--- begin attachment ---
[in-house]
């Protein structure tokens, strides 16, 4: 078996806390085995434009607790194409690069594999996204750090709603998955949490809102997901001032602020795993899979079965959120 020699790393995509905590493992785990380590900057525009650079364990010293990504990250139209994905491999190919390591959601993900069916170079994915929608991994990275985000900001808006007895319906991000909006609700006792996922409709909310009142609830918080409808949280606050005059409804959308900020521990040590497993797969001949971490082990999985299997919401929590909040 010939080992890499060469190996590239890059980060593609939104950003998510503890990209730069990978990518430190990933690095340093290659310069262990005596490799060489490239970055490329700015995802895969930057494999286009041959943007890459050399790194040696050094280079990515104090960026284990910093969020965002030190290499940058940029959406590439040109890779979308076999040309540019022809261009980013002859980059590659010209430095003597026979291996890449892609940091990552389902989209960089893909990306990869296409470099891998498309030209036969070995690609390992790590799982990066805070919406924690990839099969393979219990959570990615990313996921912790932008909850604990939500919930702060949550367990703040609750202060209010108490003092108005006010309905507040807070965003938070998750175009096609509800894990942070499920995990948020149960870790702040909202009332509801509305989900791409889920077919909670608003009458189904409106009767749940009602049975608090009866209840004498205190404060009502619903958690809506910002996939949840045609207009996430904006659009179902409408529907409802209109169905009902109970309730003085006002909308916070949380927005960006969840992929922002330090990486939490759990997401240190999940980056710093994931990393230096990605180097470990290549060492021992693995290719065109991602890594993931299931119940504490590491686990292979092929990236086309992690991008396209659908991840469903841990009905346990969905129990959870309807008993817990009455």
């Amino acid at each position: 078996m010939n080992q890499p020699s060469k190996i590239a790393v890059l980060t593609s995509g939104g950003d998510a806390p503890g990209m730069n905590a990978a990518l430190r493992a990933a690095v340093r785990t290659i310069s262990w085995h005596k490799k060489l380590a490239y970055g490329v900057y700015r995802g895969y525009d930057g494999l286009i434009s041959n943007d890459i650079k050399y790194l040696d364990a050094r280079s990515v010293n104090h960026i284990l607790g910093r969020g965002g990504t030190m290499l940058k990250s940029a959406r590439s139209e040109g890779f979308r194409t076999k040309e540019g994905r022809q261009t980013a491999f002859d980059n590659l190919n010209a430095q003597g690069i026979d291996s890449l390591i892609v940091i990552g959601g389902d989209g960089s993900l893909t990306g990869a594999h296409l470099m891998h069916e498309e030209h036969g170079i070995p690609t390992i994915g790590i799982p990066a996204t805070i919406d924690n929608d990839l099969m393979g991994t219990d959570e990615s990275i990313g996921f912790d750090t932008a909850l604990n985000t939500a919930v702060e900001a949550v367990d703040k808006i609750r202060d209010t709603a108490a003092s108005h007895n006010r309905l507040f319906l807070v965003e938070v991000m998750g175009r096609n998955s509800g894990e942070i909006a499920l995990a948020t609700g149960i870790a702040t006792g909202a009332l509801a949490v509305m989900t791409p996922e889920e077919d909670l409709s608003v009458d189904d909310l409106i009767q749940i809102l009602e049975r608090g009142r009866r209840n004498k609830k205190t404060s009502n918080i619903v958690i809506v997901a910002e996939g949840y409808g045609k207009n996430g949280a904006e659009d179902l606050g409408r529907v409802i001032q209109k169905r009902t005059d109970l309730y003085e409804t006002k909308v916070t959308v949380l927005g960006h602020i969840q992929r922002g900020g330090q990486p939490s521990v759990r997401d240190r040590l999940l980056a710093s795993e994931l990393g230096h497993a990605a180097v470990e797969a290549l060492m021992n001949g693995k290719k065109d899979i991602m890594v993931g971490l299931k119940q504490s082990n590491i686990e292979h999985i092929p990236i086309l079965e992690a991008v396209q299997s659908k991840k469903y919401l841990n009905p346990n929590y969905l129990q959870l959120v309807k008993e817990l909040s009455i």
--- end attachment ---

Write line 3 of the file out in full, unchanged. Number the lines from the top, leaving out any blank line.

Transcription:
């Amino acid at each position: 078996m010939n080992q890499p020699s060469k190996i590239a790393v890059l980060t593609s995509g939104g950003d998510a806390p503890g990209m730069n905590a990978a990518l430190r493992a990933a690095v340093r785990t290659i310069s262990w085995h005596k490799k060489l380590a490239y970055g490329v900057y700015r995802g895969y525009d930057g494999l286009i434009s041959n943007d890459i650079k050399y790194l040696d364990a050094r280079s990515v010293n104090h960026i284990l607790g910093r969020g965002g990504t030190m290499l940058k990250s940029a959406r590439s139209e040109g890779f979308r194409t076999k040309e540019g994905r022809q261009t980013a491999f002859d980059n590659l190919n010209a430095q003597g690069i026979d291996s890449l390591i892609v940091i990552g959601g389902d989209g960089s993900l893909t990306g990869a594999h296409l470099m891998h069916e498309e030209h036969g170079i070995p690609t390992i994915g790590i799982p990066a996204t805070i919406d924690n929608d990839l099969m393979g991994t219990d959570e990615s990275i990313g996921f912790d750090t932008a909850l604990n985000t939500a919930v702060e900001a949550v367990d703040k808006i609750r202060d209010t709603a108490a003092s108005h007895n006010r309905l507040f319906l807070v965003e938070v991000m998750g175009r096609n998955s509800g894990e942070i909006a499920l995990a948020t609700g149960i870790a702040t006792g909202a009332l509801a949490v509305m989900t791409p996922e889920e077919d909670l409709s608003v009458d189904d909310l409106i009767q749940i809102l009602e049975r608090g009142r009866r209840n004498k609830k205190t404060s009502n918080i619903v958690i809506v997901a910002e996939g949840y409808g045609k207009n996430g949280a904006e659009d179902l606050g409408r529907v409802i001032q209109k169905r009902t005059d109970l309730y003085e409804t006002k909308v916070t959308v949380l927005g960006h602020i969840q992929r922002g900020g330090q990486p939490s521990v759990r997401d240190r040590l999940l980056a710093s795993e994931l990393g230096h497993a990605a180097v470990e797969a290549l060492m021992n001949g693995k290719k065109d899979i991602m890594v993931g971490l299931k119940q504490s082990n590491i686990e292979h999985i092929p990236i086309l079965e992690a991008v396209q299997s659908k991840k469903y919401l841990n009905p346990n929590y969905l129990q959870l959120v309807k008993e817990l909040s009455i």